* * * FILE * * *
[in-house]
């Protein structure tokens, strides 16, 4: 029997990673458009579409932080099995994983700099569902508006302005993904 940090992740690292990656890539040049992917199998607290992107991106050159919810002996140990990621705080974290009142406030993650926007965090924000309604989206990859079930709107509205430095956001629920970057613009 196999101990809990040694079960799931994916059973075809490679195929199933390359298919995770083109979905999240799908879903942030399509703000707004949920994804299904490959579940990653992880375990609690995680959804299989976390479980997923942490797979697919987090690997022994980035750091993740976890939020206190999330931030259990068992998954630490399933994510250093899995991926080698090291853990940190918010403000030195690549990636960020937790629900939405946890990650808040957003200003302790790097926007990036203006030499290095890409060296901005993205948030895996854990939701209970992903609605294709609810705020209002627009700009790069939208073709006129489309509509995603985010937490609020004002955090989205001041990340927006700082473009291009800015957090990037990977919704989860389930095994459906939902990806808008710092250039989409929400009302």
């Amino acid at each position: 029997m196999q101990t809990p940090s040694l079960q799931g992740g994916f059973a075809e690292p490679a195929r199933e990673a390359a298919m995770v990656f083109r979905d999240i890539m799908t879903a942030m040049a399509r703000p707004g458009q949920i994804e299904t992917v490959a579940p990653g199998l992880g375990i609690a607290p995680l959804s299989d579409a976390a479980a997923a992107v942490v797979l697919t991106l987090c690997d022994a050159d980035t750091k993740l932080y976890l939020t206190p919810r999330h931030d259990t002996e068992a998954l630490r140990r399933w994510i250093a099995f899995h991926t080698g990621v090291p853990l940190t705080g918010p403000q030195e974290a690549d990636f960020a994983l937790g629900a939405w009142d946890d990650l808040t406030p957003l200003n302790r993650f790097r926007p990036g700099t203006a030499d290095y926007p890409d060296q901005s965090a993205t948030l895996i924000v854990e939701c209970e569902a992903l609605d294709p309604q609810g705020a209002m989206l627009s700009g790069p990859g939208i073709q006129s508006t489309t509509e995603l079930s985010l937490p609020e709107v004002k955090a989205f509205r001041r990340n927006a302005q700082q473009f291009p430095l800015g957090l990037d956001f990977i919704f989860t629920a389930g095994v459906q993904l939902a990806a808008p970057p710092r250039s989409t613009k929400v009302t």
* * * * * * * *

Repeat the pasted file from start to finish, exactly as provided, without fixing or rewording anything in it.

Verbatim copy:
[in-house]
């Protein structure tokens, strides 16, 4: 029997990673458009579409932080099995994983700099569902508006302005993904 940090992740690292990656890539040049992917199998607290992107991106050159919810002996140990990621705080974290009142406030993650926007965090924000309604989206990859079930709107509205430095956001629920970057613009 196999101990809990040694079960799931994916059973075809490679195929199933390359298919995770083109979905999240799908879903942030399509703000707004949920994804299904490959579940990653992880375990609690995680959804299989976390479980997923942490797979697919987090690997022994980035750091993740976890939020206190999330931030259990068992998954630490399933994510250093899995991926080698090291853990940190918010403000030195690549990636960020937790629900939405946890990650808040957003200003302790790097926007990036203006030499290095890409060296901005993205948030895996854990939701209970992903609605294709609810705020209002627009700009790069939208073709006129489309509509995603985010937490609020004002955090989205001041990340927006700082473009291009800015957090990037990977919704989860389930095994459906939902990806808008710092250039989409929400009302």
């Amino acid at each position: 029997m196999q101990t809990p940090s040694l079960q799931g992740g994916f059973a075809e690292p490679a195929r199933e990673a390359a298919m995770v990656f083109r979905d999240i890539m799908t879903a942030m040049a399509r703000p707004g458009q949920i994804e299904t992917v490959a579940p990653g199998l992880g375990i609690a607290p995680l959804s299989d579409a976390a479980a997923a992107v942490v797979l697919t991106l987090c690997d022994a050159d980035t750091k993740l932080y976890l939020t206190p919810r999330h931030d259990t002996e068992a998954l630490r140990r399933w994510i250093a099995f899995h991926t080698g990621v090291p853990l940190t705080g918010p403000q030195e974290a690549d990636f960020a994983l937790g629900a939405w009142d946890d990650l808040t406030p957003l200003n302790r993650f790097r926007p990036g700099t203006a030499d290095y926007p890409d060296q901005s965090a993205t948030l895996i924000v854990e939701c209970e569902a992903l609605d294709p309604q609810g705020a209002m989206l627009s700009g790069p990859g939208i073709q006129s508006t489309t509509e995603l079930s985010l937490p609020e709107v004002k955090a989205f509205r001041r990340n927006a302005q700082q473009f291009p430095l800015g957090l990037d956001f990977i919704f989860t629920a389930g095994v459906q993904l939902a990806a808008p970057p710092r250039s989409t613009k929400v009302t």